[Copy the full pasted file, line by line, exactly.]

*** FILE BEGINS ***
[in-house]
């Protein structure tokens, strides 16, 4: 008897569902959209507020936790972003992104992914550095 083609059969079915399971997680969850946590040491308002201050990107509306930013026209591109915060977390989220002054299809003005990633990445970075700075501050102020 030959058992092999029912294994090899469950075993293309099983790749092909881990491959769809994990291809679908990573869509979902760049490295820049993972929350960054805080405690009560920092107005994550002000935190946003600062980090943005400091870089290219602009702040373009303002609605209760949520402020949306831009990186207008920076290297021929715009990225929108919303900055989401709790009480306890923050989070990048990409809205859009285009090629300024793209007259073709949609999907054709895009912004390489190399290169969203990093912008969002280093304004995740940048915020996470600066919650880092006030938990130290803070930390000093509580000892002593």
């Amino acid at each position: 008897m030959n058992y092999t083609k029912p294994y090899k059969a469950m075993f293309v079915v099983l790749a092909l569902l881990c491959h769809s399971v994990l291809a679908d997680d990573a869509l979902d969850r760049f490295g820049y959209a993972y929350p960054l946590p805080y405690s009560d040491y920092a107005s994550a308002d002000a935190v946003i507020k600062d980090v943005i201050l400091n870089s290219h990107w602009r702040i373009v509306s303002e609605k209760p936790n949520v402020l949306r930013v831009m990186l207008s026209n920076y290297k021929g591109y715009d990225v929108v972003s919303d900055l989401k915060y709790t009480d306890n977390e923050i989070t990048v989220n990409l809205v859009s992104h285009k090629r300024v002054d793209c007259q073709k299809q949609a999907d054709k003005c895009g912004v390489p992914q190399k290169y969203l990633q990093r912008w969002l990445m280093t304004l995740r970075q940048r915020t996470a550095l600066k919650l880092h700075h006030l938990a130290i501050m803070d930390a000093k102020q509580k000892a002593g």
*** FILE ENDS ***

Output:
[in-house]
């Protein structure tokens, strides 16, 4: 008897569902959209507020936790972003992104992914550095 083609059969079915399971997680969850946590040491308002201050990107509306930013026209591109915060977390989220002054299809003005990633990445970075700075501050102020 030959058992092999029912294994090899469950075993293309099983790749092909881990491959769809994990291809679908990573869509979902760049490295820049993972929350960054805080405690009560920092107005994550002000935190946003600062980090943005400091870089290219602009702040373009303002609605209760949520402020949306831009990186207008920076290297021929715009990225929108919303900055989401709790009480306890923050989070990048990409809205859009285009090629300024793209007259073709949609999907054709895009912004390489190399290169969203990093912008969002280093304004995740940048915020996470600066919650880092006030938990130290803070930390000093509580000892002593």
């Amino acid at each position: 008897m030959n058992y092999t083609k029912p294994y090899k059969a469950m075993f293309v079915v099983l790749a092909l569902l881990c491959h769809s399971v994990l291809a679908d997680d990573a869509l979902d969850r760049f490295g820049y959209a993972y929350p960054l946590p805080y405690s009560d040491y920092a107005s994550a308002d002000a935190v946003i507020k600062d980090v943005i201050l400091n870089s290219h990107w602009r702040i373009v509306s303002e609605k209760p936790n949520v402020l949306r930013v831009m990186l207008s026209n920076y290297k021929g591109y715009d990225v929108v972003s919303d900055l989401k915060y709790t009480d306890n977390e923050i989070t990048v989220n990409l809205v859009s992104h285009k090629r300024v002054d793209c007259q073709k299809q949609a999907d054709k003005c895009g912004v390489p992914q190399k290169y969203l990633q990093r912008w969002l990445m280093t304004l995740r970075q940048r915020t996470a550095l600066k919650l880092h700075h006030l938990a130290i501050m803070d930390a000093k102020q509580k000892a002593g």